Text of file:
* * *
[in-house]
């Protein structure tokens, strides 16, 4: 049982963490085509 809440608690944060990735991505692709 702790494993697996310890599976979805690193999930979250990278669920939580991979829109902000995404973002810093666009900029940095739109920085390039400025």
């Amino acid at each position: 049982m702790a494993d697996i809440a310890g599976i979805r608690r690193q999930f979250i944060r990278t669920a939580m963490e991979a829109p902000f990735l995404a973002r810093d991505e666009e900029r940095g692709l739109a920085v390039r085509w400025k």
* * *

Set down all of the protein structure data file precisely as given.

[in-house]
């Protein structure tokens, strides 16, 4: 049982963490085509 809440608690944060990735991505692709 702790494993697996310890599976979805690193999930979250990278669920939580991979829109902000995404973002810093666009900029940095739109920085390039400025």
């Amino acid at each position: 049982m702790a494993d697996i809440a310890g599976i979805r608690r690193q999930f979250i944060r990278t669920a939580m963490e991979a829109p902000f990735l995404a973002r810093d991505e666009e900029r940095g692709l739109a920085v390039r085509w400025k």